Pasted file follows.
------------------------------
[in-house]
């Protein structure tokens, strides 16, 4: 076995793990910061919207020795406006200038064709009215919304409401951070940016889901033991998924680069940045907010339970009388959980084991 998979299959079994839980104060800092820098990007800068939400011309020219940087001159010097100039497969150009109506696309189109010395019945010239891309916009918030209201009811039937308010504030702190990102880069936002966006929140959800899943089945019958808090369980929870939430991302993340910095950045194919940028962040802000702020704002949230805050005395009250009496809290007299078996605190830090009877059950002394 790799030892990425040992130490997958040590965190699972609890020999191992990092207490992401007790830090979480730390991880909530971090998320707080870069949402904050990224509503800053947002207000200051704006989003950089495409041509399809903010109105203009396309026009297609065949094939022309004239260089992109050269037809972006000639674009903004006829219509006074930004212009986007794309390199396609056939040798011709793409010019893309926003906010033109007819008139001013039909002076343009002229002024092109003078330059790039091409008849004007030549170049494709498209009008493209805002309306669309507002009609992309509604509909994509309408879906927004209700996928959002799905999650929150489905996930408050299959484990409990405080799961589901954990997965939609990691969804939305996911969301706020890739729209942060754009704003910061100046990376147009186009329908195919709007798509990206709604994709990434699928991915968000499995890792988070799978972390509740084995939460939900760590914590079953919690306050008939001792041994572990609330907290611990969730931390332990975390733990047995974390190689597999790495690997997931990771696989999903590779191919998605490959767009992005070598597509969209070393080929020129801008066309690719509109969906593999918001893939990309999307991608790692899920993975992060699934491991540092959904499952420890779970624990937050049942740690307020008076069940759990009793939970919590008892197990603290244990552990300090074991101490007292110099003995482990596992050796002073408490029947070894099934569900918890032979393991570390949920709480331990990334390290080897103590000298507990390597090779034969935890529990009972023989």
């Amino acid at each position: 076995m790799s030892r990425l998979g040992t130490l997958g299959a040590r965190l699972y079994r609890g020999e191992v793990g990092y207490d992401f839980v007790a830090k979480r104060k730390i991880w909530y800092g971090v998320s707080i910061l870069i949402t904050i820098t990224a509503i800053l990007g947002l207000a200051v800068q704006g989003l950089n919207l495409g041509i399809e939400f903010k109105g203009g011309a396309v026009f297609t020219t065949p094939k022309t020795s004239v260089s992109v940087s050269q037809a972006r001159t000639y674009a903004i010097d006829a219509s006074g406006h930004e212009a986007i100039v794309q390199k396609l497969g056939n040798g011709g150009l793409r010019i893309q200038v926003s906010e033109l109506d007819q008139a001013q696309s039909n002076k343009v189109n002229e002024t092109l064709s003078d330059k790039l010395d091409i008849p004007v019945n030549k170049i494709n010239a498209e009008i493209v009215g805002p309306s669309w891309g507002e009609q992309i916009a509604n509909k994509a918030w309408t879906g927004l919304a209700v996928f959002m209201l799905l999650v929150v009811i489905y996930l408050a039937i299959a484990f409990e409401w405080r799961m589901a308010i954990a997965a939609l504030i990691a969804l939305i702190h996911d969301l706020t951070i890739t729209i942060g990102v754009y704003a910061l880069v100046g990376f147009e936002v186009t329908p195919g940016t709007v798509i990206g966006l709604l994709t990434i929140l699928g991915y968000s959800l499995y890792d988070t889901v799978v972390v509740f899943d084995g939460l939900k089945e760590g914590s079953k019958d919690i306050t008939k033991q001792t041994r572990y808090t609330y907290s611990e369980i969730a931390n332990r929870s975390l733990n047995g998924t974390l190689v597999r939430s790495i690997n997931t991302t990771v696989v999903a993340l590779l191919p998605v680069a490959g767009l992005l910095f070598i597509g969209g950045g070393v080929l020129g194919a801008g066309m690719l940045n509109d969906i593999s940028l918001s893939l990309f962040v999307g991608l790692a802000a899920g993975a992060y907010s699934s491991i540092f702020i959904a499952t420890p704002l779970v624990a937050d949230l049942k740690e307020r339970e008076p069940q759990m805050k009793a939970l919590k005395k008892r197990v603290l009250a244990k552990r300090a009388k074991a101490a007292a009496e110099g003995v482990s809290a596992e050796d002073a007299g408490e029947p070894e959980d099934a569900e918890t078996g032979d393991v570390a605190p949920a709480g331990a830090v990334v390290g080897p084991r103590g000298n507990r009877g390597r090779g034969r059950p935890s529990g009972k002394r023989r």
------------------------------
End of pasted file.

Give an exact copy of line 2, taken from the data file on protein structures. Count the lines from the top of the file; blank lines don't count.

């Protein structure tokens, strides 16, 4: 076995793990910061919207020795406006200038064709009215919304409401951070940016889901033991998924680069940045907010339970009388959980084991 998979299959079994839980104060800092820098990007800068939400011309020219940087001159010097100039497969150009109506696309189109010395019945010239891309916009918030209201009811039937308010504030702190990102880069936002966006929140959800899943089945019958808090369980929870939430991302993340910095950045194919940028962040802000702020704002949230805050005395009250009496809290007299078996605190830090009877059950002394 790799030892990425040992130490997958040590965190699972609890020999191992990092207490992401007790830090979480730390991880909530971090998320707080870069949402904050990224509503800053947002207000200051704006989003950089495409041509399809903010109105203009396309026009297609065949094939022309004239260089992109050269037809972006000639674009903004006829219509006074930004212009986007794309390199396609056939040798011709793409010019893309926003906010033109007819008139001013039909002076343009002229002024092109003078330059790039091409008849004007030549170049494709498209009008493209805002309306669309507002009609992309509604509909994509309408879906927004209700996928959002799905999650929150489905996930408050299959484990409990405080799961589901954990997965939609990691969804939305996911969301706020890739729209942060754009704003910061100046990376147009186009329908195919709007798509990206709604994709990434699928991915968000499995890792988070799978972390509740084995939460939900760590914590079953919690306050008939001792041994572990609330907290611990969730931390332990975390733990047995974390190689597999790495690997997931990771696989999903590779191919998605490959767009992005070598597509969209070393080929020129801008066309690719509109969906593999918001893939990309999307991608790692899920993975992060699934491991540092959904499952420890779970624990937050049942740690307020008076069940759990009793939970919590008892197990603290244990552990300090074991101490007292110099003995482990596992050796002073408490029947070894099934569900918890032979393991570390949920709480331990990334390290080897103590000298507990390597090779034969935890529990009972023989």